Manchester United: 5 Reasons Ashley Young Is a Terrible Signing

Ricky SantillanContributor IIJune 24, 2011

Manchester United: 5 Reasons Ashley Young Is a Terrible Signing

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    I recently saw an article, that had five reasons why Ashley Young was a great signing. Among these were Young's pace, shot, other attributes, and the fact that he's British.

    I was immediately taken aback at how the author and several others do not get the bigger picture.

    Without further ado, here are the five reasons why the Red Devils' signing Ashley Young made for an insignificant addition to the squad.

United Have Better Wingers on Their Squad

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    This is probably the most important reason, which is why I put it first. (It also lays the groundwork for the rest of the list.)

    With Nani, Valencia, Park, and Giggs you wonder why United would waste their time on another winger and pay ₤17 million for a rotational player who is probably going to end up on the bench for most of the season.

    Now, ₤17 million pounds for Ashley Young is quite a fair deal, but it still begs the question: Is it really worth having him on the team?

He's a Good Player, Not Great

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    Sure, Ashley Young can help United if one of the wingers gets injured for an extended period of time, and there will not be much drop off in talent once he comes in.

    But is he the kind of game-breaking player that will help United finally topple Barcelona (or even Madrid) if they were to face off or in the Champions League?

    I think not.

    Could United still win the Premier League without Young? I'm quite positive they could, especially since they are stacked at the winger position.

    Young can undoubtedly play the attacking midfield position, but he thrives on the wing. Wouldn't it be better for United to pay for a young, natural CM or CAM?

    Also, Young dosen't have that killer pass or touch that Scholes had, so he is a big step down from the former United legend. 

Will It Hurt Ashley Young's Career?

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    Let's turn our attention to Ashley Young's perspective.

    He's a player that dreams of playing for England at the next World Cup—will going to United hamper his career by not allowing him to get enough playing time to be selected? Capello snubbed the winger at last year's World Cup, and he could, in fact, do it again.

    There is no doubting that Young has the ability to be a key member of the English squad, considering he does have a few caps, but would it have been better for him to go play for say, Chelsea, Man City, or even the club that also wanted him, Liverpool?

    He would be an instant starter for any of those clubs because those teams have excellent center midfields, but lack on the wings.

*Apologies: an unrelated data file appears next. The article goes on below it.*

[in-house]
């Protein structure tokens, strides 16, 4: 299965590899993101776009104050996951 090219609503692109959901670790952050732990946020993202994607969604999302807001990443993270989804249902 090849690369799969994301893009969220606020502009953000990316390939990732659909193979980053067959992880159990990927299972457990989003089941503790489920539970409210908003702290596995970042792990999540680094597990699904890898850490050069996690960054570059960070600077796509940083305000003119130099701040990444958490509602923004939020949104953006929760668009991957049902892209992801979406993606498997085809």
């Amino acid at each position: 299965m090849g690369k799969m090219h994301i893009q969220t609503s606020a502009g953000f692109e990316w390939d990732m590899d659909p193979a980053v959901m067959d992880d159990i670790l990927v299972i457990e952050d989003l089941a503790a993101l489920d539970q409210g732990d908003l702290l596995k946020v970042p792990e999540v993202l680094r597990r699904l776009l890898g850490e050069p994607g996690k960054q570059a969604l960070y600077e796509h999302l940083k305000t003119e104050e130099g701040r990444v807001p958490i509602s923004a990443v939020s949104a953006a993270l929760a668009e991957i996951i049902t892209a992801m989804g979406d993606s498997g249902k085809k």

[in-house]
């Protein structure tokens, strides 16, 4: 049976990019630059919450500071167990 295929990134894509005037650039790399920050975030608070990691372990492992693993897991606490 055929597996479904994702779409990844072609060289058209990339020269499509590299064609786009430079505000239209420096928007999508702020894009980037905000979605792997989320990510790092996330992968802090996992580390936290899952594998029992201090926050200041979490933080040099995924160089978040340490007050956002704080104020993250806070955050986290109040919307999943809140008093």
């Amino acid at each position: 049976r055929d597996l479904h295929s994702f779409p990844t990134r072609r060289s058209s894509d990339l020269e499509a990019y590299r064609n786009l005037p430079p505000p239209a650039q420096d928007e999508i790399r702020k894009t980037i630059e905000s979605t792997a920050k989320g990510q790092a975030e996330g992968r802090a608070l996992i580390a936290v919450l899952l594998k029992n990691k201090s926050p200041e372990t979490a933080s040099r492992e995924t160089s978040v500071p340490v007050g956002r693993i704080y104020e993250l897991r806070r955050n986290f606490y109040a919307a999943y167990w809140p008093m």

On the other hand, United has the best wingers in the Premier League, and it's safe to say that there's not much room for him to start unless United plan on selling Nani, which would be nonsense in my view since he is vital to United and is also younger than Young.

Young Isn't So Young Anymore

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    Ashley Young turns 26 next month, so it's understandable that his transfer fee was ₤17 million and not an over-inflated price as most British transfers are.

    How many good years will he have left? Who knows?

    He is definitely in his prime, but will his peak come sooner than expected?

    Will he be the next Fernando Torres?

    If Ashley Young is an investment for the future, then it's hard to really say that acquiring him was a good idea since both of United's starting wingers at the moment—Valencia and Naniare in fact more talented on the pitch and also younger.

Money Better Spent Elsewhere, Primarily the Center Midfield

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    There is no doubt that the biggest weakness Manchester United had last year was in the middle of the pitch.

    So far United have strengthened the two areas that they were consistent in all season long.

    The CB and Wing position were strong primarily because United have such great depth on the bench. When Ferdinand got injured, Smalling was a stalwart on the pitch. When Valencia got injured, Giggs and Park would rotate the left flank.

    United's first two purchases during the window were mind boggling, to say the least, in terms of team need, not player ability.

    Manchester United's finances are limited, and the purchase of Young leaves less money for a CDM, CM, and/or CAM.

    Now, I'm not saying ManU still won't get a center midfielder, but wouldn't it be best to stock up on two key center midfielders instead of one? I fear United will get a cheap center midfielder—which will not be enough to beat the likes of Barca and Madrid—instead of a Sneijder or a Modric,.


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